Department stores have been under pressure lately as mall traffic has faded and Amazon.com has thrown its weight into the apparel business. But falling stocks can create opportunities for investors. While department store stocks have mostly declined this year, the sector experienced a rebound as several chains posted better quarterly results than expected.
Today, as part of our better buy series, we explore two of the most venerable names in department stores: Macy's (NYSE:M) and J.C. Penney (NYSE:JCP). Let's take a look at what each retailer has to offer.
Does Macy's still have the magic?
For years after the recession, Macy's was one of the best-performing stocks on the market, with shares gaining more than 1,000% from their recession-era bottom to their peak last year. The company delivered consistent growth during that time thanks to a resurgence in tourist traffic, a savvy omnichannel strategy, and miscues by rivals including J.C. Penney and Sears.
Today, Macy's finds itself in a much different predicament. The stock has lost nearly 50% of its value from a year ago as comparable sales have suddenly turned negative, and have now fallen for six quarters in a row. Through the first half of the year, adjusted earnings per share dropped from $1.19 to $0.94 as the company has confronted the challenges facing the broader industry. Comp sales fell 2% in the most recent quarter though management said results improved in each quarter.
Still, after closing 41 stores last year, the company announced it would shutter another 100 full-line stores, or 14% of its total store base, in an attempt to return to profitable growth. Investors cheered that decision, but it could portend further store closures. The company acknowledged that those stores were cash flow positive, but said that volume and profitability had been declining in recent years, prompting the decision to close them.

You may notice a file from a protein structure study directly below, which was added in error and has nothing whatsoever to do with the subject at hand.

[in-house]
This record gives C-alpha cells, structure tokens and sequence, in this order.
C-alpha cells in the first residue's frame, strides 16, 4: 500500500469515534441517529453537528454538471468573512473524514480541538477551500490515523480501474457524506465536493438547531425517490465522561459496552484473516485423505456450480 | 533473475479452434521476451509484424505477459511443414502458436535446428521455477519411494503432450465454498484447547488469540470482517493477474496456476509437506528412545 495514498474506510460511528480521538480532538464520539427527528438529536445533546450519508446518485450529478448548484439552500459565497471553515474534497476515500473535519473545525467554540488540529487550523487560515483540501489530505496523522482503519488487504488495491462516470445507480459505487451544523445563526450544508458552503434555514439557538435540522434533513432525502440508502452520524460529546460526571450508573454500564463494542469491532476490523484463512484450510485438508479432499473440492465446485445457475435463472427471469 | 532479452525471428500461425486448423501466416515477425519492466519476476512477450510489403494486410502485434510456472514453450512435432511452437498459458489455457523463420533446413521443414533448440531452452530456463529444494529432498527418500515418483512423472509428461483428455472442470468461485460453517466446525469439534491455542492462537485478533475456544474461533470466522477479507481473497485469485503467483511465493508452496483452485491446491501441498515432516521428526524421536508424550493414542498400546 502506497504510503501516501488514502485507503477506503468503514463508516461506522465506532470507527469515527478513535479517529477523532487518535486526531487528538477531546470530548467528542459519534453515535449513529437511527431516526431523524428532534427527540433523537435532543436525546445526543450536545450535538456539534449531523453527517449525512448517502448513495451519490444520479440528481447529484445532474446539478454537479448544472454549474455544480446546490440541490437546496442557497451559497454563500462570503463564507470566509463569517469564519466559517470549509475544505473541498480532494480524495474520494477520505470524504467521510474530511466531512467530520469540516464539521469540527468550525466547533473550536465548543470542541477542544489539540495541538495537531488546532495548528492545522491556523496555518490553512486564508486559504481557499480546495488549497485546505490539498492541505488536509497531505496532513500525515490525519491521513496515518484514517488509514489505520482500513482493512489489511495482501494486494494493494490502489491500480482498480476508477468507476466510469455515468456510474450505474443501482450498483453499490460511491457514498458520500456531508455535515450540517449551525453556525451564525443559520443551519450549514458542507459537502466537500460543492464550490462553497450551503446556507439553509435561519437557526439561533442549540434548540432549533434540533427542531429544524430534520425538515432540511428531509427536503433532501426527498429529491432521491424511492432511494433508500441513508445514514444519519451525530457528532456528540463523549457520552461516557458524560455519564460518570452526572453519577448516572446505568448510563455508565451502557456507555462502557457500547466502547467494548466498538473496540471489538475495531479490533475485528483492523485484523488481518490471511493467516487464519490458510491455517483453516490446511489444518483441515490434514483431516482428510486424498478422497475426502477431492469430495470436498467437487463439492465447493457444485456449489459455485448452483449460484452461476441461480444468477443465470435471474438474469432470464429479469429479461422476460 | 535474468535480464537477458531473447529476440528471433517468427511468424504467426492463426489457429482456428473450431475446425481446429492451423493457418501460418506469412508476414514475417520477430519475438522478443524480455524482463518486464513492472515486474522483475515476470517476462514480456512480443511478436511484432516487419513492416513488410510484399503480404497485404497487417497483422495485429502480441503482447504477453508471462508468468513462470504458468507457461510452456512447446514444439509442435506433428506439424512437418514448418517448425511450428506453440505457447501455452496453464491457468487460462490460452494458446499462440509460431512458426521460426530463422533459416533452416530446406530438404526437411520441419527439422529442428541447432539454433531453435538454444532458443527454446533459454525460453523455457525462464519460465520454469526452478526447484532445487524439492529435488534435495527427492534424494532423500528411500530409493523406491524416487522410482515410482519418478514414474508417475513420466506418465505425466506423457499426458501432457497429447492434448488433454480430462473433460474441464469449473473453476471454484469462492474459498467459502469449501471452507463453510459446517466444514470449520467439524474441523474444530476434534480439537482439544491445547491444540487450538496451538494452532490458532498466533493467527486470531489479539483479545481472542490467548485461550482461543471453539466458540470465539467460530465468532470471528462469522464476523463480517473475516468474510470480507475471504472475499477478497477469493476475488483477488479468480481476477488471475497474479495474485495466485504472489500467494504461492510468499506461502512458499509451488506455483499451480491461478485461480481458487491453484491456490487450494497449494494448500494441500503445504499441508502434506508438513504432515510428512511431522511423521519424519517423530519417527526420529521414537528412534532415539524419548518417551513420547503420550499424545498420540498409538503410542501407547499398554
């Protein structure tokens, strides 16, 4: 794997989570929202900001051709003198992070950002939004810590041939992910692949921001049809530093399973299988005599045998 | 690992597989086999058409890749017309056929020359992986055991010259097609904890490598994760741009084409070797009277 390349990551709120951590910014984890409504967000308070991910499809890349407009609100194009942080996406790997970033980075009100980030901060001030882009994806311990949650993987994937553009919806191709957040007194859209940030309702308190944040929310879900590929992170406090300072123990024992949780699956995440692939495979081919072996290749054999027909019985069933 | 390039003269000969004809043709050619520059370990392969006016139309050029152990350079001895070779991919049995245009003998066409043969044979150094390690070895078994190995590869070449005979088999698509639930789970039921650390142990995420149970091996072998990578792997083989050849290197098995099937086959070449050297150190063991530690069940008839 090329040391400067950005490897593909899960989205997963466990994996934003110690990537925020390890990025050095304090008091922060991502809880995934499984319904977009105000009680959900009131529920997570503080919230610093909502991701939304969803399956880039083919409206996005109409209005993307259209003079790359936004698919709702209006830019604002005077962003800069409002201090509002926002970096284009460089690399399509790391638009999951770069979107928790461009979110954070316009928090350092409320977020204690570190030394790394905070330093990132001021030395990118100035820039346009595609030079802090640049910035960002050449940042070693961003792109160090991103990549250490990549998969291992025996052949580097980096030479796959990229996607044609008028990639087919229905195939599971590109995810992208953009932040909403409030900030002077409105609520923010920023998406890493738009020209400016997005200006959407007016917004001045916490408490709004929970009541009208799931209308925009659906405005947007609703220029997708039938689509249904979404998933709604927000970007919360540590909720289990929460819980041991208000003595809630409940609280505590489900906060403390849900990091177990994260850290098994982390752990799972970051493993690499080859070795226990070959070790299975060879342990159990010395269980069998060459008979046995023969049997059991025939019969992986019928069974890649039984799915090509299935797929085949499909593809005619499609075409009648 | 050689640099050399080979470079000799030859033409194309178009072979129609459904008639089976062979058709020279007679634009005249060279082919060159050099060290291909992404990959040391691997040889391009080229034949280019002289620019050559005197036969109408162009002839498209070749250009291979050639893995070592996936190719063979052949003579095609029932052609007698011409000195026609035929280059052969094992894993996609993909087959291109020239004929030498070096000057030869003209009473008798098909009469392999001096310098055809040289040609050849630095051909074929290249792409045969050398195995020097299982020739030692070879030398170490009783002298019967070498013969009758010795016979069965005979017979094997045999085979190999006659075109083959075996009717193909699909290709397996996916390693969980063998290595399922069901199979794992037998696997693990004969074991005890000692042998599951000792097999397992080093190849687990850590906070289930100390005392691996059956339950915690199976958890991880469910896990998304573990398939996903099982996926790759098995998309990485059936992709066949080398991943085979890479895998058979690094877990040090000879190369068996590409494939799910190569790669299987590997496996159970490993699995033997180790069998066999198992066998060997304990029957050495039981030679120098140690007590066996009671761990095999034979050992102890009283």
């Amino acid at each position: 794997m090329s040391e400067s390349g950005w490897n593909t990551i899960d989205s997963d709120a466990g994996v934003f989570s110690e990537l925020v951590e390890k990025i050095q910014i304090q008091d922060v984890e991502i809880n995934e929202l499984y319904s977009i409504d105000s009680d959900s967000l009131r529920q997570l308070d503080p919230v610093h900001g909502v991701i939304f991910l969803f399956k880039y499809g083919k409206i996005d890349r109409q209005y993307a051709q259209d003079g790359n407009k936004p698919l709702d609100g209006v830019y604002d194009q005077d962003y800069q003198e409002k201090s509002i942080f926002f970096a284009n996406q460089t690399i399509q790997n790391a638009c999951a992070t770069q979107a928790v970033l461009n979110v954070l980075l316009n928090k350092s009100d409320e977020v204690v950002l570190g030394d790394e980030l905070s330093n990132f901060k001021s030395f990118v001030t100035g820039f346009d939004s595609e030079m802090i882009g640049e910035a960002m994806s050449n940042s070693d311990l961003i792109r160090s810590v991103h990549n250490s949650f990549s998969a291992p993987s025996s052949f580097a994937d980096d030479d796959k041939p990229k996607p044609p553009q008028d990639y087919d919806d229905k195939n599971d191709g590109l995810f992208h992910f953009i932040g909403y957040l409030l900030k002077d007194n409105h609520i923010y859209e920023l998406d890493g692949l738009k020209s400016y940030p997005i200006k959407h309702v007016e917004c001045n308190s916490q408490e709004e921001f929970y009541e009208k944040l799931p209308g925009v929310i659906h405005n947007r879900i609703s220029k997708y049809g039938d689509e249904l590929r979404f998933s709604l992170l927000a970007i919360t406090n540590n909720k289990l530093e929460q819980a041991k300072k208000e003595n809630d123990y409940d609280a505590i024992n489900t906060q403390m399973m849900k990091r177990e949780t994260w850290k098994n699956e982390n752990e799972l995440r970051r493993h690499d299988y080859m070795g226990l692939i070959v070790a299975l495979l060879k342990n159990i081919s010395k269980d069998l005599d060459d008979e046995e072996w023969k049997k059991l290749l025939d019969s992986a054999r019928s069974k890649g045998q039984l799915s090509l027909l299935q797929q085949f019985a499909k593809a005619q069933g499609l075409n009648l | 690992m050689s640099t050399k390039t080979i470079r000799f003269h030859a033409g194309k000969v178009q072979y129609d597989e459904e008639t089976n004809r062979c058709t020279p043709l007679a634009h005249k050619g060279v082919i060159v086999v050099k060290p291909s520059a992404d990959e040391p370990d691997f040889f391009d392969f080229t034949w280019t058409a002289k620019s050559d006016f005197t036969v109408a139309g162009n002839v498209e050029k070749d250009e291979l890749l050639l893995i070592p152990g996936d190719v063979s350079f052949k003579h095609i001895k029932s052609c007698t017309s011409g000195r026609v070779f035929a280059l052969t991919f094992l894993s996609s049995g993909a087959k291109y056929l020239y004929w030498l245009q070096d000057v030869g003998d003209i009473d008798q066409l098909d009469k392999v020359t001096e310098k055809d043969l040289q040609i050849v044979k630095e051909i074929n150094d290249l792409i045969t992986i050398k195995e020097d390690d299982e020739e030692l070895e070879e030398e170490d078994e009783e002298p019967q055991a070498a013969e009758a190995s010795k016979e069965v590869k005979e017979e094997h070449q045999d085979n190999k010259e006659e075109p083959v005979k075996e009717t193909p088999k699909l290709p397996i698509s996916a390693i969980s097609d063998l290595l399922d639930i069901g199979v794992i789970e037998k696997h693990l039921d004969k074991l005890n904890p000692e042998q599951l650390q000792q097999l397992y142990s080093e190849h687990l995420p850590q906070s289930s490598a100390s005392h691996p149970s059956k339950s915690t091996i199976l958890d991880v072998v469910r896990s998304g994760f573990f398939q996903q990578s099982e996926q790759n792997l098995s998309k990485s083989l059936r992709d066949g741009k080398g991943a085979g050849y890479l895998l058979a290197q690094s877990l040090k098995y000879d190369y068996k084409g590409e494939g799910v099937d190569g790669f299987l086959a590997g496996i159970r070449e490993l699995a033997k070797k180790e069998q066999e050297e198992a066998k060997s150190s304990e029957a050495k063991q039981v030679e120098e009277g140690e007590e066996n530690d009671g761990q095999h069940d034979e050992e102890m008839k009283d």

Perhaps the most intriguing argument for investing in Macy's is its real estate portfolio. The company is sitting on several prime downtown properties, including its flagship Herald Square location in Manhattan, and investment advisor Starboard Value has estimated that its real estate holdings could be worth $21 billion, nearly double its market cap today. The company has already begun unlocking some of that value, selling the top floors of its Downtown Brooklyn store to a developer for $170 million. If profits continue to flag, expect more such deals.
J.C. Penney is back from the dead
Macy's rival has taken a nearly opposite trajectory since the recession. In 2011, the board, at the behest of hedge fund tycoon Bill Ackman, brought on CEO Ron Johnson to lift the company's stagnant sales. Instead, Johnson's tenure was one of the most disastrous in retail history as comparable sales fell 25% in 2012 under his overhaul plan. Johnson was shown the door shortly after, but four years later the company is still recovering from the mess he made. Penney has nearly $5 billion in debt, requiring $400 million in annual interest payments, and after years of losses it is finally expected to turn a profit this year.
Despite that hole, Penney's performance has been on a promising upswing. Under new CEO Marvin Ellison, the company is on track to grow comparable sales by 3-4% this year, and has found growth by bringing private brands, launching appliances, expanding its partnership with Sephora and other similar brands, and improving the e-commerce experience.
Ellison expects such moves to lead to a per-share profit of $1.40-$1.55, near where the company was in the pre-Johnson years, making the stock a bargain at today's price of less than $10. Just as Macy's benefited from Sears' and Penney's previous weakness, it seems that Penney is taking advantage of its two rivals' struggles. Penney co-anchors hundreds of malls with Sears and Macy's, and Ellison called it a net positive when one of them closes. With Macy's set to shut 100 stores, J.C. Penney should get a boost.
And the winner is...
With J.C. Penney emerging from a dark period and Macy's stuck in a same-store sales swoon, it seems like Penney is the better bet of the two, especially if management can come through on its goals for 2019. While Macy's real estate portfolio could provide some lift if sales continue to fall, based on the market's recent reaction, those holdings don't seem to providing much of a floor for the stock.
J.C. Penney is growing and making moves to build long-term profits, and that makes it the better buy of the two.
Jeremy Bowman owns shares of J.C. Penney. The Motley Fool owns shares of and recommends Amazon.com. Try any of our Foolish newsletter services free for 30 days. We Fools may not all hold the same opinions, but we all believe that considering a diverse range of insights makes us better investors. The Motley Fool has a disclosure policy.